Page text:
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Protect Minnesota's Rivers from Harmful Mining!
The St Louis River is the largest U.S. river to flow into Lake Superior, it is 192 miles (309 km) in length and starts 13 miles (21 km) east of Hoyt Lakes, Minnesota. It's located in Minnesota’s Arrowhead region, which is known for its pure and abundant waters, deep forests, expansive wetlands, and recreational opportunities. The river is fished for walleye, northern pike, smallmouth bass, largemouth bass, bluegill, black crappie, and channel catfish populations.
However, a proposed copper-nickel sulfide mine at the headwaters of the St. Louis River, the region’s main artery, threatens drinking water, wildlife, and the treaty-protected hunting, fishing, and gathering rights of the Ojibwe people.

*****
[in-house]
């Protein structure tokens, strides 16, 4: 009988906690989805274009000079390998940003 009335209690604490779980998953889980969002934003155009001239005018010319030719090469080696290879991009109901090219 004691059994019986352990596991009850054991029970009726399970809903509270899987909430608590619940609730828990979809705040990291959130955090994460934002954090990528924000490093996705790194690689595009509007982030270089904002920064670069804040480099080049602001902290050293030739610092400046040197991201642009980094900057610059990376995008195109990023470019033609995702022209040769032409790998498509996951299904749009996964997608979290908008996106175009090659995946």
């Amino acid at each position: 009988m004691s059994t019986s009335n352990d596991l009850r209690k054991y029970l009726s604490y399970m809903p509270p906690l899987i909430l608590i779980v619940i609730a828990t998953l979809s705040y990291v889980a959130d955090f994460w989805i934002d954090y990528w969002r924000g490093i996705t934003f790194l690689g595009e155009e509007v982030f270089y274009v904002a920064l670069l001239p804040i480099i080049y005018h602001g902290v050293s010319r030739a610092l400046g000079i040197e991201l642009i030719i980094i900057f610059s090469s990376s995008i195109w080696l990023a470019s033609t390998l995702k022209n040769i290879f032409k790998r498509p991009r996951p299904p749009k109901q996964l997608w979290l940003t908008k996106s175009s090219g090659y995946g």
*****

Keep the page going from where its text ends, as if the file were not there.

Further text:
Unlike other mines, sulfide mines release sulfuric acid when water comes into contact with other mine waste. In places where this type of mining is common, acid mine drainage has a long and tragic history of contaminating rivers, lakes, and groundwater. The PolyMet mine would be an open pit copper and nickel mine. If it starts, it is likely to be the first of many sulfide mining proposals in northern Minnesota.
It is critical that state and federal regulators deny permits for the mine plan because it does not sufficiently protect the St. Louis River and its communities.